Shopping malls are losing some of their most valuable tenants — department stores — at an alarming rate.
Retailers like Sears, JCPenney, and Macy's have been closing hundreds of locations over the last several years, leaving dead or dying shopping malls in their wake as they try to remain profitable amid the growing threat of e-commerce.
But these closures are just the tip of the iceberg, according to a new report from real-estate research firm Green Street Advisors.
Department stores need to close as many as 800 more locations — or one-fifth of all anchor space in US malls — to return to the levels of productivity they saw 10 years ago, according to the report, which was first cited by The Wall Street Journal.
See some of the longtime department stores in question:
Sears would have to close about 300 stores (or nearly half of its existing locations), JCPenney would have to close 320 stores (31% of its current fleet), Nordstrom would have to close 30 stores (25% of its fleet), and Macy's would have to close 70 stores (9% of its total) to generate the kind of sales per square foot they saw in 2006.
The closures could force hundreds more shopping malls in the US to shut down, according to Green Street.
Department stores, known as mall anchors, have traditionally been major traffic drivers for shopping malls.
But their sales have been declining industry-wide for nearly a decade. Overall, departments stores' average productivity — or sales per square foot — has dropped 24% to $165 per square foot since 2006, according to the report.
Once anchors shut down, mall owners can have a difficult time finding retailers large enough to replace them.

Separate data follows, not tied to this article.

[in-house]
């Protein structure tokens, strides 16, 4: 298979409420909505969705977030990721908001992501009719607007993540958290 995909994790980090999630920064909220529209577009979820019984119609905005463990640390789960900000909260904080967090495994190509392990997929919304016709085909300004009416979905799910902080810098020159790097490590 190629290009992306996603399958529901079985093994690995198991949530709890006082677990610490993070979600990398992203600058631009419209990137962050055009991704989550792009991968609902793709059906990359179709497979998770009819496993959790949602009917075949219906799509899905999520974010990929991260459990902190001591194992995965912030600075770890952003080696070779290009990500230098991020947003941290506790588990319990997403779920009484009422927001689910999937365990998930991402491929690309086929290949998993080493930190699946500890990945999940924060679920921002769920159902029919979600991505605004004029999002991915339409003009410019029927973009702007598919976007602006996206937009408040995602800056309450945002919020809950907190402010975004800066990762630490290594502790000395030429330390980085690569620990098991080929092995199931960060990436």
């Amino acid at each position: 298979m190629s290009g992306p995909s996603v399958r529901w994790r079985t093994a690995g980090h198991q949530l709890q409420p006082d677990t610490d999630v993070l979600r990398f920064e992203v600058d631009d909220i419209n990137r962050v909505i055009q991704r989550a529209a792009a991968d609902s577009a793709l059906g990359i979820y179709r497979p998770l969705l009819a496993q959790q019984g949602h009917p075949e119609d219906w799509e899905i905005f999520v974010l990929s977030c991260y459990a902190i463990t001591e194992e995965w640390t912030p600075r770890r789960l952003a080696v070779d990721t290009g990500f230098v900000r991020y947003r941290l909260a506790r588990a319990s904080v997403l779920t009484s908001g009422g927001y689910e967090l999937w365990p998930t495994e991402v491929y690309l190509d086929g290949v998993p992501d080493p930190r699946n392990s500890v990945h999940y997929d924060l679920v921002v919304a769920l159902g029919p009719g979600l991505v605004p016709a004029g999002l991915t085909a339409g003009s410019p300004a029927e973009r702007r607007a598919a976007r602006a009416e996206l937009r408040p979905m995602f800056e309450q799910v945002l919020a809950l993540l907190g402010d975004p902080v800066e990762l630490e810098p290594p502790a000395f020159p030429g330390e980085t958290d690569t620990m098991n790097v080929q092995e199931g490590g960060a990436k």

Many owners are aiming to replace department stores with movie theaters, restaurants, and discount retailers like TJ Maxx, Ross Stores, and Marshalls.
But if a mall is hit by two or more anchor closures at once, then it's harder to stay afloat. That's typically the beginning of a downward spiral leading to ultimate extinction.
"'Troubled' malls anchored by Sears, JCPenney, and Macy's are at the greatest death spiral risk," the report says.
Most struggling malls don't go down without a long, drawn-out fight, however — the evidence of which exists in hundreds of communities across the country where vacant wings of various shopping centers are beginning to crumble and decay.
States hit particularly badly include Texas, Pennsylvania, Ohio, New York, and Illinois, according to DeadMalls.com, which tracks mall closures.
Sears announced a fresh round of closures in February. The company said that it would shut down 78 stores by this summer.
One month earlier, JCPenney said that it would close seven stores, bringing its total count to about 1,000, and Macy's said it would close 40 stores, bringing its total count to about 770.